This is purely a matter of semantics. If all your symptoms go away and you are 100% fine, one could say you are cured. Our goal is cure. To say you are in remission gives the subtle and subconscious message that it is always lurking in the background. In the first study below, we documented that at 5 years after treatment 88% of children treated with exercise and counseling were fine. In the second study below 89% of the children fully resolved their symptoms. To say it is curative does not mean 100% of children with amplified pain will respond. This is true of everything in medicine. Not everyone with a staph infection is cured with antibiotics and if they are, they could always get staph again but we don’t say they are in remission. Likewise, some cancers can be removed or completely treated and are cured. You could say they are in remission but since it usually does not return, it is okay to say cured. Too often in medicine we are reluctant to use the word cure, but since many children with amplified pain resolve all symptoms for years, it is not unreasonable to say they are cured. There has also been stigma attached to the word cure with the FDA cracking down on peddlers of “cure-alls” and unscrupulous companies making false claims of curative products.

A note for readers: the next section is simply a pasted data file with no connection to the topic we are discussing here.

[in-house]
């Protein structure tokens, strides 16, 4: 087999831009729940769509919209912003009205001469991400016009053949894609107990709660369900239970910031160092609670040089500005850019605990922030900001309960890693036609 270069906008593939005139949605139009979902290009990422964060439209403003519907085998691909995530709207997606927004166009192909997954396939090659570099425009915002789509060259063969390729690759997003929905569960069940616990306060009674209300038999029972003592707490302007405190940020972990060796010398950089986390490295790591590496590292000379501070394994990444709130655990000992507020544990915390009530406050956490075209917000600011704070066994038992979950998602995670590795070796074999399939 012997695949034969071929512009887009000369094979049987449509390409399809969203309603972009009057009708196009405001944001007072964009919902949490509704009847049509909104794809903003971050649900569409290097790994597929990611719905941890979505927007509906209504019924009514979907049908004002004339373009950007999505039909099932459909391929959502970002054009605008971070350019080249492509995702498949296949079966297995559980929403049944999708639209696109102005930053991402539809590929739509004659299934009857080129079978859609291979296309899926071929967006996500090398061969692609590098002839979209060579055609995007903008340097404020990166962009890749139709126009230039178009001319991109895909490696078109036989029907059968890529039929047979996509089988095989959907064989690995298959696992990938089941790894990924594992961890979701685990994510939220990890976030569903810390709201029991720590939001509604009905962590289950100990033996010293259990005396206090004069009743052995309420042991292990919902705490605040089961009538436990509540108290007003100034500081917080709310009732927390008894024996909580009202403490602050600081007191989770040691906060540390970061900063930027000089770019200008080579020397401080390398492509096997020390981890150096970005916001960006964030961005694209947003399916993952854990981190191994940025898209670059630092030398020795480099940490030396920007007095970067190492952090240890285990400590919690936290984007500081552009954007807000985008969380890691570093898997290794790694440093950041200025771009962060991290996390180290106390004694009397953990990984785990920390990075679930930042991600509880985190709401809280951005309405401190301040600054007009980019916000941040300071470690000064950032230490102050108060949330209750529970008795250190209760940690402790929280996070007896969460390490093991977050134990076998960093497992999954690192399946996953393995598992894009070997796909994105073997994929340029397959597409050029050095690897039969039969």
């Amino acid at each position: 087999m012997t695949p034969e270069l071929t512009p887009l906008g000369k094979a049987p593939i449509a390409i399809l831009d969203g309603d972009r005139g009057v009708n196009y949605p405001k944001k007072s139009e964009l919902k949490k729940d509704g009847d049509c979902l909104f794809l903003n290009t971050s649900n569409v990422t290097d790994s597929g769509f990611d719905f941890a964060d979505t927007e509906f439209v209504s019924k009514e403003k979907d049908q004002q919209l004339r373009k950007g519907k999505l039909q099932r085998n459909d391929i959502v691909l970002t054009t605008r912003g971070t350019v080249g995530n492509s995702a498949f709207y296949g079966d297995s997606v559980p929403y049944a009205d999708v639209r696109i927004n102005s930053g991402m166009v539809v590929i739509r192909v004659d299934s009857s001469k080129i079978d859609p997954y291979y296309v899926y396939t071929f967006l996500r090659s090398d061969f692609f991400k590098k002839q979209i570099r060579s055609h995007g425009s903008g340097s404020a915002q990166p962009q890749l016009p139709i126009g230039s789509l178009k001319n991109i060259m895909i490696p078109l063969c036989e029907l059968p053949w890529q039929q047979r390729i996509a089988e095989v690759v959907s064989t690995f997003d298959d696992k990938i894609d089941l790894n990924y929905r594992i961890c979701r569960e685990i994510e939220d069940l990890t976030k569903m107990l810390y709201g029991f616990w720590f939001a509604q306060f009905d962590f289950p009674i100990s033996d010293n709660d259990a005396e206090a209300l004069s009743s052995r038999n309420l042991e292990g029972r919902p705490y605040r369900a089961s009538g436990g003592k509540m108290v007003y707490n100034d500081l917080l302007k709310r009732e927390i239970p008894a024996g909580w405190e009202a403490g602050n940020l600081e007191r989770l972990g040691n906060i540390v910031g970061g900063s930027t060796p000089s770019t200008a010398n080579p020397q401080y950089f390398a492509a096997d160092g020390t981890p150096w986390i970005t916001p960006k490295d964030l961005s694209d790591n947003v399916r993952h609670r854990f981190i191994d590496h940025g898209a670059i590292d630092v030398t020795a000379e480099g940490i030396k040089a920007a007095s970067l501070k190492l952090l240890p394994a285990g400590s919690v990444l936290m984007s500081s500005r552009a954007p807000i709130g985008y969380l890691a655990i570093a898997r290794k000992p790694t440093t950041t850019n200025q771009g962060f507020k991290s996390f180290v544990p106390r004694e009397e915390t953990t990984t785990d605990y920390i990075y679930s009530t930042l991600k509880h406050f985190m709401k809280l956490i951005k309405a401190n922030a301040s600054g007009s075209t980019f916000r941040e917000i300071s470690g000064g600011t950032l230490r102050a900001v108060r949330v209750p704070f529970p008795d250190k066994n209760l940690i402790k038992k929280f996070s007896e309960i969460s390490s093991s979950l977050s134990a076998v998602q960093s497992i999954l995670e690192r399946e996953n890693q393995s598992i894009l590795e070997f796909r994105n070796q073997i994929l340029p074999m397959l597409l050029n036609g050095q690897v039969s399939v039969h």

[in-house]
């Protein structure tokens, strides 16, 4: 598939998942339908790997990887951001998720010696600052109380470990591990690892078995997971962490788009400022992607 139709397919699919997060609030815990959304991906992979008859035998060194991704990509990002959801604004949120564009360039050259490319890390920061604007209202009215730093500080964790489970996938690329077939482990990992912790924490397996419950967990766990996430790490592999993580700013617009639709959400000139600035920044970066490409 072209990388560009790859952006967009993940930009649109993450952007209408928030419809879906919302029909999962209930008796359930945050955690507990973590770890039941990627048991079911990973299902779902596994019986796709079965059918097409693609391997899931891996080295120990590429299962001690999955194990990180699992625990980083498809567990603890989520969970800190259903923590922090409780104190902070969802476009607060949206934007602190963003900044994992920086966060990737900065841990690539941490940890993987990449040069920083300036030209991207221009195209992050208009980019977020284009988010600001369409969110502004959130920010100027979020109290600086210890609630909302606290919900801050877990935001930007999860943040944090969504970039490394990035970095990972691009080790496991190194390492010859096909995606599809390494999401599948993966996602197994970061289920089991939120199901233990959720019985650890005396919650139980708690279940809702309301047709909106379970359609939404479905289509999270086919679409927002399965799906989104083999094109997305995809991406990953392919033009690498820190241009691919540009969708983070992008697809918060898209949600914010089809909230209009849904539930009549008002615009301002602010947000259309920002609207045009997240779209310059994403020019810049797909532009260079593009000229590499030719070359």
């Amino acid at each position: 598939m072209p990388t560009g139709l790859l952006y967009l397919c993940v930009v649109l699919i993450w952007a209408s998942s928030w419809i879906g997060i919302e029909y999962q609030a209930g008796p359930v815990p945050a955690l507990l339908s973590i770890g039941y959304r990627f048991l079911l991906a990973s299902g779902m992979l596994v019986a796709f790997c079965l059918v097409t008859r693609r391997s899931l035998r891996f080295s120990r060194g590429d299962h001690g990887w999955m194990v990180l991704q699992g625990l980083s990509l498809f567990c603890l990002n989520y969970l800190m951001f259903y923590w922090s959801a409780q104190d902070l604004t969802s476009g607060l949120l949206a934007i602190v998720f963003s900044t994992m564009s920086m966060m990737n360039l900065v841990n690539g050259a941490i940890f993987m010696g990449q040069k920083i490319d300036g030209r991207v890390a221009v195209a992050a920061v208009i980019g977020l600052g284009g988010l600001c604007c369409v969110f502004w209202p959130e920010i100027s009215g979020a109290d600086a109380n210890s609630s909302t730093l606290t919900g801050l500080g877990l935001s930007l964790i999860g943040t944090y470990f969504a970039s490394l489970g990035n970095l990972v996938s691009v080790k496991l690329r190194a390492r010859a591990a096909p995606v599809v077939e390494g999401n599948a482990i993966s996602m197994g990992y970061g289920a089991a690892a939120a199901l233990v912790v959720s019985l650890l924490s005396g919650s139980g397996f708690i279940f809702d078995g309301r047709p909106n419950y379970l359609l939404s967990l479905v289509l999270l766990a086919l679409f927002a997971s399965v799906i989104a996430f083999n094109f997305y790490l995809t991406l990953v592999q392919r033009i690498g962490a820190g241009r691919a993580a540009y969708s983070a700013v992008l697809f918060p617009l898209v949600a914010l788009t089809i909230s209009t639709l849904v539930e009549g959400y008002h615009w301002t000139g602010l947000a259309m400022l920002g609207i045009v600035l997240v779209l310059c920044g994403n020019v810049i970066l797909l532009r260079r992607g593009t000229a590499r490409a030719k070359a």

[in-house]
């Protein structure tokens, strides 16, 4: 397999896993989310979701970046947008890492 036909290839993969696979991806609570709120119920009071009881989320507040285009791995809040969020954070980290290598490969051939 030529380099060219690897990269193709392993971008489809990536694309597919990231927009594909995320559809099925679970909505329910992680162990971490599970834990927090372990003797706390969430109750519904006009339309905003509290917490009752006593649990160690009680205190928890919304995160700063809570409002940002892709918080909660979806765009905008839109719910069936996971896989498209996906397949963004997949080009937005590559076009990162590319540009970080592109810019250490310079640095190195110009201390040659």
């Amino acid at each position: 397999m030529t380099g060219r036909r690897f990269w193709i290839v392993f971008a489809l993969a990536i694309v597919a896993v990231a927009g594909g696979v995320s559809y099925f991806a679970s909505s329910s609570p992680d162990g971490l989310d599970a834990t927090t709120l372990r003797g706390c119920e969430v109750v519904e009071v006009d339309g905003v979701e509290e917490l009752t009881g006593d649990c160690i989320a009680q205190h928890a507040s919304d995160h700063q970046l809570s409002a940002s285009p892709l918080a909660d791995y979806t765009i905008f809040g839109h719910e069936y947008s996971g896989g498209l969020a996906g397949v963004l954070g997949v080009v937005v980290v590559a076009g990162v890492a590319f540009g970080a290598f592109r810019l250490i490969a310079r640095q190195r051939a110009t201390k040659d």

Adults, and children treated with drugs, generally only have temporary or incomplete benefit so historically physicians have not used the word cure.
Some of our patients have had relapses and that is always frustrating, but these children can respond well to re-treatment. Many of these children can retreat themselves without a full formal program. In the first study cited below, most who had a relapse were able to treat themselves and in the second study below, 5 of 7 children who had a relapse were able to treat themselves. In those who have relapsing amplified pain, there generally is a lot of underlying stress that needs to be addressed in addition to doing the exercise therapy.
- Sherry DD, Wallace CA, Kelley C, Kidder M, Sapp L. Short- and long-term outcomes of children with complex regional pain syndrome type I treated with exercise therapy. Clinical Journal of Pain 1999;15:218-23.
- Brooke V, Janselewitz S. Outcomes of children with complex regional pain syndrome after intensive inpatient rehabilitation. Pm & R 2012;4:349-54.